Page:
By Ruth Conniff
The Republican myth that providing better healthcare to more people would somehow "kill jobs" and destroy America's middle class has finally been smothered to death.
A poll of businesses from four different sectors of the private economy, conducted by the National Association of Business Economics (NABE) and released earlier this week, found that hiring practices at about 75 percent of companies are not being affected at all by the Affordable Care Act.
While 21 percent expressed concern that the health reform law may negatively affect the business environment, 85 percent remained confident that it would not interfere with their hiring practices. Just 8 percent of businesses said that health reform would lead to less hiring, and only 6 percent said they plan to rely on more part-time labor to avoid healthcare costs.
The data provides a sharp contrast to Republican rhetoric over the last several years. Many of the party's leading voices contend that Obamacare is a "job killer," and a long record of their comments still exists online.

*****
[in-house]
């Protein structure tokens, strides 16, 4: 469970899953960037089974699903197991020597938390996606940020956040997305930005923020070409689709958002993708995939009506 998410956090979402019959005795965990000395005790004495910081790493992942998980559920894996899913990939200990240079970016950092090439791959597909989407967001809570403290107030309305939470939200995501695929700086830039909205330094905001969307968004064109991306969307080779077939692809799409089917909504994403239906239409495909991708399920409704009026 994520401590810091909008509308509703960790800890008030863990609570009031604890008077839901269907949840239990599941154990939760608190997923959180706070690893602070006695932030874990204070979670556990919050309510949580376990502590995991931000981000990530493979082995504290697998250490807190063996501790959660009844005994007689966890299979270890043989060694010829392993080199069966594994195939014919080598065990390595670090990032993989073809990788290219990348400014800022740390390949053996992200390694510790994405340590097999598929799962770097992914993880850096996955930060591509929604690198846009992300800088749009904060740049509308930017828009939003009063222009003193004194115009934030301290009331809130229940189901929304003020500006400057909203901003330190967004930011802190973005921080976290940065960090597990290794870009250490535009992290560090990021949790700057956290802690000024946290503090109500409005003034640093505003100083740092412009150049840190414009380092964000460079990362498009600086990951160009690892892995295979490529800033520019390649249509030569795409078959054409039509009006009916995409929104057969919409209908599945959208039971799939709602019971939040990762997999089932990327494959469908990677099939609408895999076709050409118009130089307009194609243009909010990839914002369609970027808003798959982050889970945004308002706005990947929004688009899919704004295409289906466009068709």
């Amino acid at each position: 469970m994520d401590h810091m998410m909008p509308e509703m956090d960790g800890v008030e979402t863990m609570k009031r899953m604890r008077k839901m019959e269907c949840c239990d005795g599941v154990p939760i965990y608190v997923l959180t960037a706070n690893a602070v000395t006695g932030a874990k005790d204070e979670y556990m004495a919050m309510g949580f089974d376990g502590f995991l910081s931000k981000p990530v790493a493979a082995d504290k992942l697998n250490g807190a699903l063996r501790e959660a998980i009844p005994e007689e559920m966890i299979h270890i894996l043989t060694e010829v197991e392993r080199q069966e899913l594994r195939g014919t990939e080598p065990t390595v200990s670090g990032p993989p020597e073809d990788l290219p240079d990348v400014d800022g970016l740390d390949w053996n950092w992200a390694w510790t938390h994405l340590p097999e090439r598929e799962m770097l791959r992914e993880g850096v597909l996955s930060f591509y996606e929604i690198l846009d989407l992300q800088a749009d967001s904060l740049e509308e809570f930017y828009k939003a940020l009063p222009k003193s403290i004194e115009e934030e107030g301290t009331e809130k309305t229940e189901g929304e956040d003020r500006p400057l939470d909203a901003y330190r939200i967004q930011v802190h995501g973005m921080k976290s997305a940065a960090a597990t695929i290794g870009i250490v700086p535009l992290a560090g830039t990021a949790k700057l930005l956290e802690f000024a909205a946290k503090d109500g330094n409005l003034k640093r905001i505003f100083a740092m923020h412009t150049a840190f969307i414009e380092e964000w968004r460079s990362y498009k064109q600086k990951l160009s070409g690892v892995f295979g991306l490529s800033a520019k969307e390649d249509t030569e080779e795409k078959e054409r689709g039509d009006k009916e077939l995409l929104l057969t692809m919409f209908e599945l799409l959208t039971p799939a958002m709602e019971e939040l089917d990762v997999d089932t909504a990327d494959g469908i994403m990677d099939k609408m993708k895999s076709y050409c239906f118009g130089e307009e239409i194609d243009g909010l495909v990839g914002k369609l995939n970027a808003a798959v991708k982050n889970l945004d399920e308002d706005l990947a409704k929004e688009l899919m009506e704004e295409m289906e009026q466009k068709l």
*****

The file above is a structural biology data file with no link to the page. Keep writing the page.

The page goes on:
"Obamacare is a job killer," former Massachusetts Governor Mitt Romney declared moments after the U.S. Supreme Court affirmed the Affordable Care Act as the law of the land. "Businesses across the country have been asked what the impact is of Obamacare. Three quarters of those surveyed by the Chamber of Commerce said Obamacare makes it less likely for them to hire people."
Romney sounded a lot like Florida Governor Rick Scott -- a former venture capitalist who founded the Columbia Hospital Corporation -- who appeared on Fox News days earlier and proclaimed that Obamacare "will be the biggest job killer ever."
Americans also heard that same rhetoric from Texas Senator Ted Cruz ahead of the costly government shutdown of 2013. "Obamacare is the number one job killer in America!" Cruz told a crowd of cheering Republicans.
They were echoed by former Alaska Governor Sarah Palin, who insisted during a Fox News interview in September that "the middle class will be decimated" by the health reform law, which she alleged would "result in a part-time employment arena that most Americans are gonna have to face."
If Republicans wish to keep their brand of being more in touch with businesses than Democrats, maybe they should try being right when they talk about the impact of government policies on the private sector.
Meanwhile, the unemployment rate dropped in 39 states last month, improving to 6.7 percent nationally from a high of 10 percent in October 2009.